As one can see, the case at issue here is complex, with many branches and side cases. Over the last decade, it has generated scores, maybe hundreds, of filings, motions, countermotions, subpoenas, rulings, depositions and appeals — and very many billable hours for Loeb and Lake Point’s other attorneys.
In a nutshell, here’s the background:
Lindemann paid $47.7 million in 2008 for the land he was to call Lake Point. The property was designated as a polo community, but when the Great Recession and housing crash exploded a few months later, he repurposed the project into a mining operation.
Hurchalla, Reed and others eventually came to oppose the project, on environmental and other grounds. Among other things, Lake Point proposed to store publicly owned water in the rock pit’s empty holes and then sell the public’s water back to … the public.
Hurchalla spoke openly and lobbied privately against it. At first, she and other opponents gained traction, with both Martin County and the South Florida Water Management District (SFWMD) opposing Lake Point’s plan.
Then, Lake Point brought in the heavy legal artillery from Tampa. By last year, both Martin County and the SFWMD found reason to reverse course, approve the rock pit operation and sign settlements. The mine currently is producing road rock and other products.
The pivotal Aug. 23 closed-door meeting in which the SFWMD agreed to settle the case remains under wraps. When about 20 members of the public asked the public agency to provide a public record of a matter of public interest, the district claimed it was being harassed and threatened to issue subpoenas and take legal action against them. Judge Roby ruled against the environmentalists in that one, too.
This also has aroused defenders of free speech and open government.
“I believe the action taken by the SFWMD is dangerously chilling…,” said Petersen of the First Amendment Foundation. “Do I need to worry each time I make a public records request that the custodial agency will haul me into court?”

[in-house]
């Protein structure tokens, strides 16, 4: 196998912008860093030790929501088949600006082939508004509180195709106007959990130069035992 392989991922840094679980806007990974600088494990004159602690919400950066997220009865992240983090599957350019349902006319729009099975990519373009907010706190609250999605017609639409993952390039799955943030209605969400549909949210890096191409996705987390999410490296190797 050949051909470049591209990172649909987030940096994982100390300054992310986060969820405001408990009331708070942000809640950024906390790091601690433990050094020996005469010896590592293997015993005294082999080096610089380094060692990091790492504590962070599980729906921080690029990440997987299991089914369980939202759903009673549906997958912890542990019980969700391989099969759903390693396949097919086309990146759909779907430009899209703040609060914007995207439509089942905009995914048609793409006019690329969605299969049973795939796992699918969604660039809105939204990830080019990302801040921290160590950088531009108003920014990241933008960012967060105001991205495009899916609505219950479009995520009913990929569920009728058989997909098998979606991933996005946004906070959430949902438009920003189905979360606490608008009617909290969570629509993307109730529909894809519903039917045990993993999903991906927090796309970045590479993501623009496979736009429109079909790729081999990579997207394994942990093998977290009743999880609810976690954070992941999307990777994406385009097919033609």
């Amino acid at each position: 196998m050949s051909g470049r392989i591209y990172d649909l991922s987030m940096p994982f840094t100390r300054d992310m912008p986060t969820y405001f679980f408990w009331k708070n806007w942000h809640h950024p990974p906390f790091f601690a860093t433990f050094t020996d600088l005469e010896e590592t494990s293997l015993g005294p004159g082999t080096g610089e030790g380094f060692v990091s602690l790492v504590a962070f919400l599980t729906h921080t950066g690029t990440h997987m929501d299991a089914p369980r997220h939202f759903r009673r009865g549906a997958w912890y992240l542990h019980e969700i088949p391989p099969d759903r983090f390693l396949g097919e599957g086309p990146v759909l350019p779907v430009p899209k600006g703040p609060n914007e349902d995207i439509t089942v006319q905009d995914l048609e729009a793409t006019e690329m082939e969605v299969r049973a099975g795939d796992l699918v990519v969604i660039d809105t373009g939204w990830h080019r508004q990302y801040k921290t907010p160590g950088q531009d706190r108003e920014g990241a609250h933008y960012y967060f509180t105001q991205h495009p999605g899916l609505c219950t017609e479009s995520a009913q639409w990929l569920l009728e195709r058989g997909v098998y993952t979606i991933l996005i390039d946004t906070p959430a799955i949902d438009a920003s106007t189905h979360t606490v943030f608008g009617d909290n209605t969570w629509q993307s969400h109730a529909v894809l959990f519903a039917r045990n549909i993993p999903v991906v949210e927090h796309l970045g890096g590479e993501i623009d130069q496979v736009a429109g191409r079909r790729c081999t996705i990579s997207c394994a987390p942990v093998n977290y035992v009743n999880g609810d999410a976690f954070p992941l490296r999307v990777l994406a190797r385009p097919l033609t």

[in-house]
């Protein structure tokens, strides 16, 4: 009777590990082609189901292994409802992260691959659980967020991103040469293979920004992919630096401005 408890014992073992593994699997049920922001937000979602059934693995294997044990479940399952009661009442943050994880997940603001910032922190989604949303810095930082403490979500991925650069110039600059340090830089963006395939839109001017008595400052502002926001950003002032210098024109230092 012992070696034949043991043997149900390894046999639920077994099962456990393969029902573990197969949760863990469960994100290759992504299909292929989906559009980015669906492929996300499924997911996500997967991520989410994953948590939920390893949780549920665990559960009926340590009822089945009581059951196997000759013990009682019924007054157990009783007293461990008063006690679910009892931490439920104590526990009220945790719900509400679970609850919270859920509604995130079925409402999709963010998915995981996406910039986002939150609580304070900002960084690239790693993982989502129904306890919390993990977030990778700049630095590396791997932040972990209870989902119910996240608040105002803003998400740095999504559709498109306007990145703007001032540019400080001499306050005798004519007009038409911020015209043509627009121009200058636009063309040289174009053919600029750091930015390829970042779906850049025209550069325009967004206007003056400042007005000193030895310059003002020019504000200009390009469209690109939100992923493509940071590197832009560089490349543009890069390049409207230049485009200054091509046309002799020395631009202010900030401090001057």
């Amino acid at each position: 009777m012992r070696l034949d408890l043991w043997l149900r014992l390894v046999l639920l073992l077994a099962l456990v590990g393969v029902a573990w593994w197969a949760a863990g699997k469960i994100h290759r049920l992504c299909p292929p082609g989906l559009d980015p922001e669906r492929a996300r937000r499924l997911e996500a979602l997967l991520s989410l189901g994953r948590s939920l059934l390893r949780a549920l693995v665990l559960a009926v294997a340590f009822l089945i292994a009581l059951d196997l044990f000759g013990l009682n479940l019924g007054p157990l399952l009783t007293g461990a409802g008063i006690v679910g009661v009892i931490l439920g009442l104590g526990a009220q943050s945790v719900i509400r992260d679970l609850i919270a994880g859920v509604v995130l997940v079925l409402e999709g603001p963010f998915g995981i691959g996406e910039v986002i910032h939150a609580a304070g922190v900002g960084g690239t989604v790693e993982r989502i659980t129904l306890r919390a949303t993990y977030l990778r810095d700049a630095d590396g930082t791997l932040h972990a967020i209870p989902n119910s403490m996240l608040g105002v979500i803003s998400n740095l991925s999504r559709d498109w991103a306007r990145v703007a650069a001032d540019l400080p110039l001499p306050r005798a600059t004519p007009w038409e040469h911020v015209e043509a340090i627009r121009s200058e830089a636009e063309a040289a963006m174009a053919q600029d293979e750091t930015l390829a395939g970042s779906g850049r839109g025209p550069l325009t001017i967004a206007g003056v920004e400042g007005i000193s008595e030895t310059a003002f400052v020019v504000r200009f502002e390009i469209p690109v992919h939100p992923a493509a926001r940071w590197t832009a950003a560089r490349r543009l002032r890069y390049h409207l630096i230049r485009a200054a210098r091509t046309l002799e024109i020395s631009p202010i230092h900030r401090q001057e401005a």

That battlefront remains active, as does the battlefront involving Hurchalla, who got slapped big-time with that lawsuit five years ago.
In their court documents, Lake Point’s lawyers deny that they are engaged in a SLAPP action. Instead, they say, the case really is about her alleged “tortious interference” in a contract between Lake Point, the county and the water district.
They’re really big fans of free speech, Lake Point’s lawyers said, and they would never bury an opponent under reams of legal actions in a vindictive attempt to harass and silence that opponent. They said this in a 593-page court filing that weighed 6 pounds.
“Free speech, however, has limits,” they wrote in that filing. “Nobody — not even Maggy Hurchalla — has the right to lie to government officials in order to cause harm to third parties without certain consequences.”
Nonsense, says D’Alemberte, the rest of the defense team and Hurchalla. No one on their side is lying about anything, they said.
“This is a matter of principle,” Hurchalla said. “If I back down to a billionaire bully, no one will ever be able to walk up to a podium in a public meeting or send an email to a public official or speak to a commissioner again.
“I have two grandchildren who tell me they’re very proud of me. There is nothing in the world like having your tall grandson come home from college and hug you and tell you that he’s proud of you for not giving in or giving up.”